Friday, May 11, 2007

Rs 5 lakh for antique Tibetan passport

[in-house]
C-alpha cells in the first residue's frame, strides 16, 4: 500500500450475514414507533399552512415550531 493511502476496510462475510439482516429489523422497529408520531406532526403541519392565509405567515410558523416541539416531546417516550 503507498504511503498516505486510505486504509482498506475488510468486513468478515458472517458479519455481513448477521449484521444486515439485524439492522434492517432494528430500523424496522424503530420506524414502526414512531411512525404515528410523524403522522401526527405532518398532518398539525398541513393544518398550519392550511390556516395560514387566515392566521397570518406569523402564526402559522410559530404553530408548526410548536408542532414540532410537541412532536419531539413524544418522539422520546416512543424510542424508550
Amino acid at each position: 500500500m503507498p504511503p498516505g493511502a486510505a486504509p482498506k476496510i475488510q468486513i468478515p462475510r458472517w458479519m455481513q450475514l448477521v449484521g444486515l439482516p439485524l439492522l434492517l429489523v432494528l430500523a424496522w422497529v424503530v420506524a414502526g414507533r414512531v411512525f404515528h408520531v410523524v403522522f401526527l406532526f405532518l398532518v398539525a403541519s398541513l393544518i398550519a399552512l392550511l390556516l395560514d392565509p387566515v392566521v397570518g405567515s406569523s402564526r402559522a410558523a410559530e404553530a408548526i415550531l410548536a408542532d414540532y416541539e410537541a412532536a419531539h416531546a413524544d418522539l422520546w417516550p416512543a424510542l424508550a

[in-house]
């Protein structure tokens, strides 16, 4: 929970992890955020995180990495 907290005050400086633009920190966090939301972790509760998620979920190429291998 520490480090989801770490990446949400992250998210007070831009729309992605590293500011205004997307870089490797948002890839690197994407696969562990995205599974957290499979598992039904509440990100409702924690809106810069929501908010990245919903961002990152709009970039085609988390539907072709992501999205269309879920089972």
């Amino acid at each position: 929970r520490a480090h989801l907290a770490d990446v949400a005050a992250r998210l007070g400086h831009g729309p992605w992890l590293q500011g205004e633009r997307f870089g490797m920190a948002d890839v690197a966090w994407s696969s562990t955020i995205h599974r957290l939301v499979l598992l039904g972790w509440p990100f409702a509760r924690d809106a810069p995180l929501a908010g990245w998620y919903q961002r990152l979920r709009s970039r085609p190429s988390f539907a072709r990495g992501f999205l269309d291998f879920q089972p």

T ibetan refugees in India have collected Rs 5 lakh to pay an antique dealer in Nepal, who had recently found Tibet's first passport lost 13 years ago."It was issued in 1947 by the independent Tibetan government in Lhasa to a top Tibetan diplomatic official, who was issued visas by several western countries, including Britain, the US, France and Switzerland," said said Tenzing Tsundue, general secretary of the Friends of Tibet (FOT), an NGO in Dharamsala.The passport bears stamps of these countries which issued visa to Tsepon Shakabpa, the then finance secretary (1930-50) to the Tibetan government."We have collected Rs 5 lakh from Tibetan refugees in India, and the money will be paid by draft to the Pemachuding monastery in Nepal, which had paid the money in advance to the antique dealer in Kathmandu," Tensing Tsundue, of FOT told Business Standard over telephone today."Finding this passport is significant, as it is an important historical record which shows that several countries of the world recognised Tibet as an independent country, and issued visas to the bearer of the passport Tsepon Shakabpa," said Lobsang Tsultrin, another senior official of the Tibetan government in exile."The passport issued to Shakabpa, the then secretary of finance(1930-50) by the Cabinet of Tibet, Lhasa on Oct 10, 1947 bears the official stamps of India, Britain, USA, Italy, Switzerland and France, who issued visas to him," claimed the official."The passport has been slightly damaged by silver fish, but bears the entire information including the stamps," he said.The document was lost from the home of Shakabpa after his death in the town of Kalimpong(northern Bengal) and made its way into Nepal.The document was recovered in Nepal from an antique dealer by the Friends of Tibet(India) who, for the past two years, have been collecting objects of historical importance belonging to independent Tibet, to showcase them in an exhibition called "Story of a nation: Independent, occupied and exiled Tibet."